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Re: [school-discuss] [Fwd: How could we be part of this]

On Sunday 02 June 2002 04:09, David Bucknell wrote:
 I worry about this
> corporate sponsorship thing. Just what are the companies offered in return
> for the  donation?

Hi:  There's a message from Paolo that hits on this point as well, although 
he uses the term documentation.  

The original point was, that there's a "model" of what might be considered, 
when thinking in terms of moving infrastructure to developing countries.  Not 
just switching from Windoz to linux.  This "model" envisions moving huge 
numbers of computers from developed nations to developing nations, and in a 
short timeframe.  The premise is, that without a computer, nothing's going to 
happen.  Without power, communications, financial resources, there's a huge 
digital divide.  However, that digital divide will close rapidly, if the 
computers are there, sitting on the table.  One poignant example being a 
donkey-driven cart with a computer on it.  In other words, get the darned 
computers to the villages, and they'll figure out how to get them up and 

Now, consider the Grameen Project.  Here's a country in a position, through a 
simple, microcredit program, that built infrastructure where there was none, 
and would be none.  If another country wants to do the same, that "model" is 
there, ready and waiting.  Contact Grameen, and they'll assist in building 
one for whoever wants to.  Contact Grameen, and fly under their already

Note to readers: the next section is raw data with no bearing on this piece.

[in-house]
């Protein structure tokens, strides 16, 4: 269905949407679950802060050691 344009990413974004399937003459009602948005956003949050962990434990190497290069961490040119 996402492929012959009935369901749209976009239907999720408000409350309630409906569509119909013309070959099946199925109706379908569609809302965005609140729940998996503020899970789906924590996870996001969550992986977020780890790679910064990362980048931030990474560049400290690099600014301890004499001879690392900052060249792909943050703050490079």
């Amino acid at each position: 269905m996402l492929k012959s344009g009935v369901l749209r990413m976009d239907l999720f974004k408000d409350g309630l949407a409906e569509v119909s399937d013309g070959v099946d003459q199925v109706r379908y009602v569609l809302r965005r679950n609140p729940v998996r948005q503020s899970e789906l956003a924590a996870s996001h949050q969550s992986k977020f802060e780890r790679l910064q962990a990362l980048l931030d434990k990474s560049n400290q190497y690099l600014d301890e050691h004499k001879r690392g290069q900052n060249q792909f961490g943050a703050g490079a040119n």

developed infrastructure until you can get off and running on your own.  

The Kiosk "model" says, let's get computers to developing countries.  Let's 
scale up to however many villages in a given country, figure out what it will 
cost to ship, install and go, then divide that figure by the number of 
villages.  Then, finance it through and under a 'Grameen model'.  The other 
half of the equation, i.e., collecting and preparing donated equipment is 
funded by selling marketing rights to the donated computers.  This will take 
a variety of forms.  For the Bangladesh example, it was arbitrarily figured 
that 68,000 computers could be collected and prepared for shipping for about 
$9 million US dollars.  That's about $150 per computer.  So, offer a 
marketing consultant a 30% commission, and we're looking at a multi-year 
marketing rights contract for about $12 million US dollars.  That puts $3 
million US dollars in the pocket of the marketing consultant for walking 
through the right door, getting the right decision-maker to think it's a good 
idea to nail the marketing rights to an entire country's kiosks, for peanuts!

As to the marketing rights issue.  What is considered out-of-bounds, or 
unacceptable as a term under a marketing rights contract?  Well, for 
starters, any marketing rights contract that states the villagers have to 
watch the commercials, or go to jail for theft, as Jamie Kellner, CEO of 
Turner Broadcast, says, is probably out-of-bounds.  But, whatever is 
negotiated and works for the parties should be considered.  One important 
point, is this.  The local villages own the kiosks.  If the village decides 
the marketing rights contract is breached, they deal with it.  If the sponsor 
decides the marketing rights contract is breached, they deal with it.  

The "model" described above is simply that, a "model".  For example, the 
Philippine government appears to have "choked" at the thought of an entire 
country moving so quickly to bring technology to the villages.  There are 
huge obstacles everywhere.  However, the bottom line is, without the 
computers all the rest of it is "status-quo", "business-as-usual", 
"talk-til-you're-blue-in-the-face", crappolla!
Tom Poe